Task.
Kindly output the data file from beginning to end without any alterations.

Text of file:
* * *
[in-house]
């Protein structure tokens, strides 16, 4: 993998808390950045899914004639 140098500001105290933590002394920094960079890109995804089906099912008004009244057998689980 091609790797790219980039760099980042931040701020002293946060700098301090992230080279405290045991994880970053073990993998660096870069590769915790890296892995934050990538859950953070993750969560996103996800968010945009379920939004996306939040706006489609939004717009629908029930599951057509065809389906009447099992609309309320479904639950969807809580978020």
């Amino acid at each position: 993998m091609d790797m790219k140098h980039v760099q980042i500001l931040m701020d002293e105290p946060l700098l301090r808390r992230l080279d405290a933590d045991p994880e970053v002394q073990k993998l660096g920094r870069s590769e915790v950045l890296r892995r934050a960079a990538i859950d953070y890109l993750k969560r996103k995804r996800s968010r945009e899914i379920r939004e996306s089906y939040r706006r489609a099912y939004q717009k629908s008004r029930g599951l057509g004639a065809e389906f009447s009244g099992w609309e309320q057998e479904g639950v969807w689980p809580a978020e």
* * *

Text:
[in-house]
């Protein structure tokens, strides 16, 4: 993998808390950045899914004639 140098500001105290933590002394920094960079890109995804089906099912008004009244057998689980 091609790797790219980039760099980042931040701020002293946060700098301090992230080279405290045991994880970053073990993998660096870069590769915790890296892995934050990538859950953070993750969560996103996800968010945009379920939004996306939040706006489609939004717009629908029930599951057509065809389906009447099992609309309320479904639950969807809580978020």
């Amino acid at each position: 993998m091609d790797m790219k140098h980039v760099q980042i500001l931040m701020d002293e105290p946060l700098l301090r808390r992230l080279d405290a933590d045991p994880e970053v002394q073990k993998l660096g920094r870069s590769e915790v950045l890296r892995r934050a960079a990538i859950d953070y890109l993750k969560r996103k995804r996800s968010r945009e899914i379920r939004e996306s089906y939040r706006r489609a099912y939004q717009k629908s008004r029930g599951l057509g004639a065809e389906f009447s009244g099992w609309e309320q057998e479904g639950v969807w689980p809580a978020e």